One obvious perk of using your hiking boots for your regular walking shoes is that you don’t have to buy multiple pairs of shoes. Now, depending on if you are the person who likes to have many different types of shoes to supplement your wardrobe, this may be a benefit or drawback.

However, if you were looking to save some money and only have one pair of shoes for your outdoor activities, using your hiking boots for walking may be one of your best bets.

Tough Soles

While some walking shoes, sandals, and fashion shoes do not have tough soles, hiking boots/shoes are designed for protection. That being said, they usually have tough, thick soles that protect your feet from the terrain.

Of course, you do not always need these tough, and oftentimes heavier, soles for walking. They may be good if your daily walk contains some wooded areas or gravel paths. However, if you are walking on a paved road, this protection is overkill.

I can’t emphasize this enough. I’ve gone hiking in running shoes before, and I felt every little pebble that I stepped on. It doesn’t hurt at first, but over time that constant pressure can cause significant pain. It’s my opinion that a really tough sole is absolutely investing in.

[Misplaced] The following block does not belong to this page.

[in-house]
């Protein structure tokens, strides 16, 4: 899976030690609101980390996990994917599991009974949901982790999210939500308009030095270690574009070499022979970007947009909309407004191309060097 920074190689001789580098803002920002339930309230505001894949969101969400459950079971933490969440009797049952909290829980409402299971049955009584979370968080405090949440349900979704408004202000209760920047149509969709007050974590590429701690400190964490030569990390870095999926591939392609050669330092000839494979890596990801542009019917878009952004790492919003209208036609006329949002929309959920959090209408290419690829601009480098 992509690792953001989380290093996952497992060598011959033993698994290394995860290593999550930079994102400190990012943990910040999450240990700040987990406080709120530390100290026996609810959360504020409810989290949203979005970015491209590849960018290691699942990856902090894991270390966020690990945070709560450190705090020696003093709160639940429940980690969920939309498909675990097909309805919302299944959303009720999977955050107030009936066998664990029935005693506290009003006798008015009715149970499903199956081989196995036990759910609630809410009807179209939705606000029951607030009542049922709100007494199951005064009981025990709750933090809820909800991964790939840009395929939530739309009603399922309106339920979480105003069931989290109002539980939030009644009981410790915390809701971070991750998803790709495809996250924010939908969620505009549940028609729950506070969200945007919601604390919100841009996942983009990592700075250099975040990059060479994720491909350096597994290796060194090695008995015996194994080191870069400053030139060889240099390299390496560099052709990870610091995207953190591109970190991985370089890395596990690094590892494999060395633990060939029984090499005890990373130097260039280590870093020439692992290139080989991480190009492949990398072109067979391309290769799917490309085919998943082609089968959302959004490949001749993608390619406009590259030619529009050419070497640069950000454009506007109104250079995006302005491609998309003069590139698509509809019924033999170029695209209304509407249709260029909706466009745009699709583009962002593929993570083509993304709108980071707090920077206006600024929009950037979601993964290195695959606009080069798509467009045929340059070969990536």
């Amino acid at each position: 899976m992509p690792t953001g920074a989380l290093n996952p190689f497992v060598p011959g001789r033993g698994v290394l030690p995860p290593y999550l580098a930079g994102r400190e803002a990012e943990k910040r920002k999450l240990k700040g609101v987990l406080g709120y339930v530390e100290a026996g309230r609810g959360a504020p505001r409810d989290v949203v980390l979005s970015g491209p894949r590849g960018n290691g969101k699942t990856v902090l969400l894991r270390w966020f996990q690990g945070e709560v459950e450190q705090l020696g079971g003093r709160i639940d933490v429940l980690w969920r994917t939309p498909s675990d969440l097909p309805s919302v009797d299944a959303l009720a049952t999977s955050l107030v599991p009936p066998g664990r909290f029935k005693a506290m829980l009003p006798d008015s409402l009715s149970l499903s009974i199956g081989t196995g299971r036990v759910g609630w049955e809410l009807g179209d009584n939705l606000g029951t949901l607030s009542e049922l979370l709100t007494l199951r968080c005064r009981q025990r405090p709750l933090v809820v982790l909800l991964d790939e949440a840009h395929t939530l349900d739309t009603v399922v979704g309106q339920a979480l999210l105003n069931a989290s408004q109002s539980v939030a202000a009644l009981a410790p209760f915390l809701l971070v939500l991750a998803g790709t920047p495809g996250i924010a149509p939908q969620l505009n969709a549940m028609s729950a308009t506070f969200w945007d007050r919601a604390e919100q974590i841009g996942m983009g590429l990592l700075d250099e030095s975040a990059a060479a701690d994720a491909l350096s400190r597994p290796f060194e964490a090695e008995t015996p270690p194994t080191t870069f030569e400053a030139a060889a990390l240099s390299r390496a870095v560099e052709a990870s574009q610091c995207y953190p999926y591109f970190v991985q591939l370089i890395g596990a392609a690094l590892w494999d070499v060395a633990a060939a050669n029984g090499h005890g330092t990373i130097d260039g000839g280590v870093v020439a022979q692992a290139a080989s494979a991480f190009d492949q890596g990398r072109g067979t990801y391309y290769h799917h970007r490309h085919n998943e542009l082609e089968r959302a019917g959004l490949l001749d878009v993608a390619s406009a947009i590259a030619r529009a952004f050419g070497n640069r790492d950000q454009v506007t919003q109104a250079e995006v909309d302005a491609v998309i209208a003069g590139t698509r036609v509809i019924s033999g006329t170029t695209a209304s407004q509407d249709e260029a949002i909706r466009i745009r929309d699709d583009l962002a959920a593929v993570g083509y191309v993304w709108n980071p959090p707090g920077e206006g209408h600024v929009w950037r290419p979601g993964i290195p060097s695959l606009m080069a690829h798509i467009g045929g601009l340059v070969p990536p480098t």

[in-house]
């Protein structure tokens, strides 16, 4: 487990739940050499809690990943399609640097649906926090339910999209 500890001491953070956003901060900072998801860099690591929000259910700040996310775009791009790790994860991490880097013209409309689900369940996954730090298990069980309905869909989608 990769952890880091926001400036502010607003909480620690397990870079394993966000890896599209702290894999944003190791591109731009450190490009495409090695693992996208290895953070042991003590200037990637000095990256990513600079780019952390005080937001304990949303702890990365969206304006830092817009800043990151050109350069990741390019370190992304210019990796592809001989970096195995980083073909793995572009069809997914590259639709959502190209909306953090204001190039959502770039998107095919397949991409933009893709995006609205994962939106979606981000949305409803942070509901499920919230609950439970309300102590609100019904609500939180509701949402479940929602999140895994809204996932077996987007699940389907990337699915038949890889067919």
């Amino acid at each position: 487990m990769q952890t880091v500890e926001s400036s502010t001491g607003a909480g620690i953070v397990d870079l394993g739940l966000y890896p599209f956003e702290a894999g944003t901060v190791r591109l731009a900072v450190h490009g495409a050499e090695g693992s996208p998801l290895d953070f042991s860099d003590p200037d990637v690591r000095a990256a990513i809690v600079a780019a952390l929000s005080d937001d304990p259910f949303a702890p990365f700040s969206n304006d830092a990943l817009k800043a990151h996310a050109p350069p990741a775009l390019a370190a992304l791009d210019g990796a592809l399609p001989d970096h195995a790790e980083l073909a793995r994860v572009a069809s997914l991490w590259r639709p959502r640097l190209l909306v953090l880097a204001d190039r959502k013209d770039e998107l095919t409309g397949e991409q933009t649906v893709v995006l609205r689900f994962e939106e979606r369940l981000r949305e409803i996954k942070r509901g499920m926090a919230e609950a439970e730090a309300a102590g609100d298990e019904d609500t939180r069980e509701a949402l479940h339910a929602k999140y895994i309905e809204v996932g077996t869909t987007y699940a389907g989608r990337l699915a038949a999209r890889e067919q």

Quality Material

Unlike most walking shoes or even running shoes, hiking shoes and boots are generally made from tougher materials. In fact, some hiking shoes and boots are designed to be waterproof that can help keep your feet dry and comfortable as long as you don’t step into any puddles (in that case, sometimes the waterproof shoes take much longer to dry). While this does make the shoe typically thicker and bulkier, it does provide some extra protection for your feet from rocks, stumps, and of course, water.

They do make some hiking shoes that have lighter material, however, heavier material is typically thicker and does a better job at protecting your feet. So if you are walking in some areas that have obstacles such as rocks or branches, wearing hiking shoes that have quality material may save your feet from excess scrapes and bruising.

Ankle Support

Hiking shoes and boots are designed with ankle support in mind. Because hikers generally have to walk over rough or uneven terrain, it’s crucial that hiking boots have that support so that hikers don’t twist ankles or otherwise injured themselves.

This is actually one of the most important factors to consider as you decide whether or not you should wear your hiking shoes for walking because even if you are walking around on a flat surface, having that extra support might prevent any overuse injuries and may help support your stride.

Yet, you likely don’t need a ton of ankle support for walking on flat surfaces. So even though this may be important for walking on rough terrain, it’s not necessary if you’re just using them for walking on pavement.